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sees had heard, that Jesus made and baptized more disciples than John:” and then, the words expressing that Jesus did not baptize in person, come in as a parenthesis. Here it appears, that the Pharisees, like the disciples of John, considered Jesus as the principal agent in what was done by his disciples: the fact being unequivocally understood, that it was with his knowledge, and by virtue of his command. And with this agrees what is added“He left Judæa, and departed again into Galilee:” retiring from too great notoriety, in this stage of his ministry; agreeably to what is said by him in the chapter but one preceding—"Mine hour is not yet

come.

Such are the circumstances, here thought to repel the only objection, which has been made to the position, that our Lord, at a very early period of his ministry, instituted a rite of baptism, of which the use of water was an accompaniment. The objection rests entirely on the taking of the parenthesis in the second verse of the fourth chapter, without regard to the twenty-third verse of the chapter immediately preceding; and both of the places, disjoined from the attendant circumstances.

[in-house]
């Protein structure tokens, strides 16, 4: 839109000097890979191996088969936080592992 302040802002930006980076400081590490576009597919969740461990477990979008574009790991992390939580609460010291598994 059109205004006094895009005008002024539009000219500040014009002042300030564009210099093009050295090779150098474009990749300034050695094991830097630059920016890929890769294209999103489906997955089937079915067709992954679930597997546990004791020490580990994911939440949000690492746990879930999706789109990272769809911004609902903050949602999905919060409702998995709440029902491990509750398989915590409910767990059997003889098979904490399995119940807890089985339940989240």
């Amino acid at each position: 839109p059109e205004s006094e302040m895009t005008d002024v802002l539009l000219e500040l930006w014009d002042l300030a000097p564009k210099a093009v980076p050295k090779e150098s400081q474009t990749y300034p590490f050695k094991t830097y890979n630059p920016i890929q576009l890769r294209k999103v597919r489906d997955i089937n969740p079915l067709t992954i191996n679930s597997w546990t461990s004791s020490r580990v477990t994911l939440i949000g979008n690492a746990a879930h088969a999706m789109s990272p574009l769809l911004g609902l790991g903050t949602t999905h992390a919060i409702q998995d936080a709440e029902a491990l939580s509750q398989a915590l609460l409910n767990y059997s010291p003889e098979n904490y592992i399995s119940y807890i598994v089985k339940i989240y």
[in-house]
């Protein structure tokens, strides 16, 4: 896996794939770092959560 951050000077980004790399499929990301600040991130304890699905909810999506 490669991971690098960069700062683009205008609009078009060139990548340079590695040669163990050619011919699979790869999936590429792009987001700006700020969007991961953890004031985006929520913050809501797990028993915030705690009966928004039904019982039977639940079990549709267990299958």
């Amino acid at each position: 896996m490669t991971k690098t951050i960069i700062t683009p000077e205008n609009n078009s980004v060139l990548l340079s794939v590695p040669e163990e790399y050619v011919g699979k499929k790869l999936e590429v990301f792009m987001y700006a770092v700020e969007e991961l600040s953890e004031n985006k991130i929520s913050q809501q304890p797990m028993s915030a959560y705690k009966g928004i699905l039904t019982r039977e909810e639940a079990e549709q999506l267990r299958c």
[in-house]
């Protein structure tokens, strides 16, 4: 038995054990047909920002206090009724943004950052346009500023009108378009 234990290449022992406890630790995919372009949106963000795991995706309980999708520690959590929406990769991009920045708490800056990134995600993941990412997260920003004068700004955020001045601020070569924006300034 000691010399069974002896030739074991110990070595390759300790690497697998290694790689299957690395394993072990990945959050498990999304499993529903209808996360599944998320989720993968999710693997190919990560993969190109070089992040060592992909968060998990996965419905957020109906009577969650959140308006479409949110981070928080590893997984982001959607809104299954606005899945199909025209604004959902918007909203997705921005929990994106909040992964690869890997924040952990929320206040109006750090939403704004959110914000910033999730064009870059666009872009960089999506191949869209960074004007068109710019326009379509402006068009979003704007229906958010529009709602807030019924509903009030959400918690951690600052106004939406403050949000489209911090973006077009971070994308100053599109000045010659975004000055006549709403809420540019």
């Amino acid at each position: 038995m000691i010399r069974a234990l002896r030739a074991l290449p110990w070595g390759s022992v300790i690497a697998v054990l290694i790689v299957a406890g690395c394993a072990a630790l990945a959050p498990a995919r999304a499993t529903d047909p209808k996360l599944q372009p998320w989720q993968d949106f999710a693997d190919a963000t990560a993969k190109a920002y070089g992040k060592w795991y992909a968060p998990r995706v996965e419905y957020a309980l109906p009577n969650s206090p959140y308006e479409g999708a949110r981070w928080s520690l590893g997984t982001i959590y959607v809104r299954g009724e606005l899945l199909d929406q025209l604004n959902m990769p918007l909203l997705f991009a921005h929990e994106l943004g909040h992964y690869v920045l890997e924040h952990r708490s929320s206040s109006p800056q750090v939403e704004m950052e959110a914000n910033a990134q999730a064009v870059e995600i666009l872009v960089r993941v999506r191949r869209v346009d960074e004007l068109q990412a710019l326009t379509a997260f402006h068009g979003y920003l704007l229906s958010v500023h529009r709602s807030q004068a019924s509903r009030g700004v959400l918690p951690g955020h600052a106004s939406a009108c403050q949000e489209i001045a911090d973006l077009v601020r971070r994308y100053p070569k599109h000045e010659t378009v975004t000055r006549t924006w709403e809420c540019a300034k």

The second point, is the commission given by Christ in the last act of his ministry, * that of “ teaching all nations, baptizing them in the name of the father, and of the Son, and of the Holy Ghost.” Whatever acknowledgments have been made of the intendment of water baptism in other places; it has been perceived, that there is no way of detach. ing this place from subserviency to the rite, but by interpreting it of spiritual baptism. Against this there lies the objection, that it supposes the apostles clothed with power, more than human. On the other hand, to sustain the interpretation, there is adduced—“ In Christ Jesus, I have begotten you, through the gospel.”+ But let the circumstances of